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Science Institute finances food research accused of influencing politicians for food companies

An organization that advises the EU and the UN on health has been accused of trying to influence politicians on behalf of giant food companies.

The International Life Sciences Institute, based in Washington DC, is influenced by, and works to help, the companies that fund it, scientists said in a study.

The institute, funded in part by Coca Cola, describes its own goal as promoting “global partnerships for a healthier world.”

But researchers who took a closer look at the body’s work called it a “global stealth network to defeat scientists” on behalf of multinationals.

In a damn e-mail to food company executives, the institute’s founder described guidelines to reduce sugar in food and beverages in the US as a “disaster.”

The International Life Sciences Institute has been accused of trying to influence politicians on behalf of food companies such as Coca Cola and Nestlé, who finance it (stock image)

The International Life Sciences Institute has been accused of trying to influence politicians on behalf of food companies such as Coca Cola and Nestlé, who finance it (stock image)

Experts from the University of Cambridge, London School of Hygiene & Tropical Medicine and the American non-profit organization, US Right to Know, did the research.

Using the rules for freedom of information in the US, the researchers read correspondence between senior members of the ILSI and large companies.

The organization, with 17 branches around the world, was founded by Alex Malaspina, a former senior vice president of Coca Cola Company.

He was involved in an e-mail to manufacturers in 2015 in which he said that rules to reduce sugar in the US “would significantly affect us in many ways,” The Guardian reported.

Dr. Sarah Steele, a Cambridge University researcher who led the study, said: “This non-profit organization has been used by its corporate financers for years to combat public health policies.

“We believe that the International Life Sciences Institute should be viewed as an industrial group – a private body – and regulated as such, not as a body that acts for the greater good.”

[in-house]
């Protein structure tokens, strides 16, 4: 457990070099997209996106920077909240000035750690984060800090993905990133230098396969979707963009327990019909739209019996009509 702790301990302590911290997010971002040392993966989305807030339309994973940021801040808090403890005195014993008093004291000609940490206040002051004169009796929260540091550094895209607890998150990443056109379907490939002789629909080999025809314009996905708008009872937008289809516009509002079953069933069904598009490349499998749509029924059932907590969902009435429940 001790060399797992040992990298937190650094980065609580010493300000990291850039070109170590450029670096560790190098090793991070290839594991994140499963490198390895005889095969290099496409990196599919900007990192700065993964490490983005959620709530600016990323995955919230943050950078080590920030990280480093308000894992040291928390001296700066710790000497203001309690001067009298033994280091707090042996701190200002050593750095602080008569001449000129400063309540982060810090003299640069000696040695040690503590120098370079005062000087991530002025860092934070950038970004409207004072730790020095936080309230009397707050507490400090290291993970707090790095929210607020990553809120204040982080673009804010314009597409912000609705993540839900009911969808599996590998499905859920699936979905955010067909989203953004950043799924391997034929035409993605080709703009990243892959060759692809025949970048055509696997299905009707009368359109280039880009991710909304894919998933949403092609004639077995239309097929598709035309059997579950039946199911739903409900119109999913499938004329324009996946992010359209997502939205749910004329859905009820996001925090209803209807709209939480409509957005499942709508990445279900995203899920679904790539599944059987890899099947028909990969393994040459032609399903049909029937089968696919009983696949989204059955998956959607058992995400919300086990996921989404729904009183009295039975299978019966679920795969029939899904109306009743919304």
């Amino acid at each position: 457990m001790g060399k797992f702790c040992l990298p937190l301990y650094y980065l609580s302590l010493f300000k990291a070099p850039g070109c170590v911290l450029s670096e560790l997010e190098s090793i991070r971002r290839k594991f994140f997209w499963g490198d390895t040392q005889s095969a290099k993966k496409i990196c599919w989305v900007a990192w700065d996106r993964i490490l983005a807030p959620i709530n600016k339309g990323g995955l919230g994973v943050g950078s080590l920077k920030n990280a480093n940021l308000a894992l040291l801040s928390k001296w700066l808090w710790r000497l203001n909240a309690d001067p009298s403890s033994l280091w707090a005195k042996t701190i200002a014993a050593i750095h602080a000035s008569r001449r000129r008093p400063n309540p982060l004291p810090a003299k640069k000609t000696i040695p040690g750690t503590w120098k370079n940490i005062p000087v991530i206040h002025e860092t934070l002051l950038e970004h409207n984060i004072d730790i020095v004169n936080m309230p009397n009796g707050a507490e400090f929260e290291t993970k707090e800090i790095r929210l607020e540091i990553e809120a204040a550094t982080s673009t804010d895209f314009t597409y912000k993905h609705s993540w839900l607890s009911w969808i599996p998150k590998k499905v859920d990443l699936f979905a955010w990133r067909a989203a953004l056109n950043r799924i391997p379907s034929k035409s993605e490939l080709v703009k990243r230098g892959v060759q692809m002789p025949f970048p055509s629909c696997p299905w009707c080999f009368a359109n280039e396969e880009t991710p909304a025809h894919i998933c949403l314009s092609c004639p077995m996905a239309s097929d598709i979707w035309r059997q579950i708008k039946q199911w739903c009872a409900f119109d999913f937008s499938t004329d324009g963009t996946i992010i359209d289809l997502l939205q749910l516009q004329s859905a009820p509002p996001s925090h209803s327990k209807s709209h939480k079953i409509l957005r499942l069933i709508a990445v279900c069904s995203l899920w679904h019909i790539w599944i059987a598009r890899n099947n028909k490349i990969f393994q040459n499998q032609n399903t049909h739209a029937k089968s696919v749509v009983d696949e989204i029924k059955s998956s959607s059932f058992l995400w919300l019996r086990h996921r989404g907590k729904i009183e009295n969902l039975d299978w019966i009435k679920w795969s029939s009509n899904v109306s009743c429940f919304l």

Research funded by the ILSI is regularly published in scientific journals, so experts have warned that it is “critical” that people understand how it works.


The International Institute of Life Sciences (ILSI) is a non-profit organization that finances research into nutrition, public health and agriculture.

On its website, the ILSI says its mission is “to provide science that improves human health and well-being and protects the environment.”

It contains a list of research in which it is involved in the categories of food safety, nutrition and health, toxicology and sustainable agriculture and food security.

The ILSI says it is transparent about who is financing it – a study by Cambridge researchers said that financiers include Coca Cola, Nestlé, Kraft and Monsanto. Confectionery company Mars was also involved in the ILSI until last year.

Research it has funded appears in medical and scientific journals and the ILSI has advised the European Union and the United Nations.

The World Health Organization distanced itself from the ILSI because it was concerned about links with the tobacco industry, The Guardian reported.

The Cambridge team study said the organization “promoted its agenda with national and international agencies to influence policies and legislation.”

And it added: “ILSI seeks to influence individuals, positions and policies, both nationally and internationally, and its business members use it as a tool to promote their interests globally.”

Food representatives who have served on the board include Nestlé and Kraft staff – owned by Heinz and Capri-Sun.

And a member of Monsanto, who sells crop seeds and makes a weed killer containing a controversial chemical related to cancer, was also involved.

In an example of the institution trying to influence politicians, an email chain revealed executives focused on Margaret Chan, former director of the World Health Organization.

Malaspina was involved in an email chain that said that Mrs. Chan’s attitude toward producers of junk food was “hardened.”

He said the ILSI should “find a way that someone like a famous scientist” can talk to Chan on their behalf.

If they did not, Mr. Malaspina continued, the WHO director would “continue to accuse us worldwide with significant negative consequences.”

In their study, the researchers said that public health officials should be ‘wary’ for the ILSI and think carefully before acting on the basis of research funded by it.

“ILSI is Big Food’s global stealth network to defeat scientists, regulators and others who point out the health risks of their products,” said Gary Ruskin, co-director of US Right to Know.

“Big Food wants you to believe that ILSI works for your health, but it really defends the profits of the food industry.”

Mr. Ruskin and the British researchers published their paper in the journal Globalization and Health.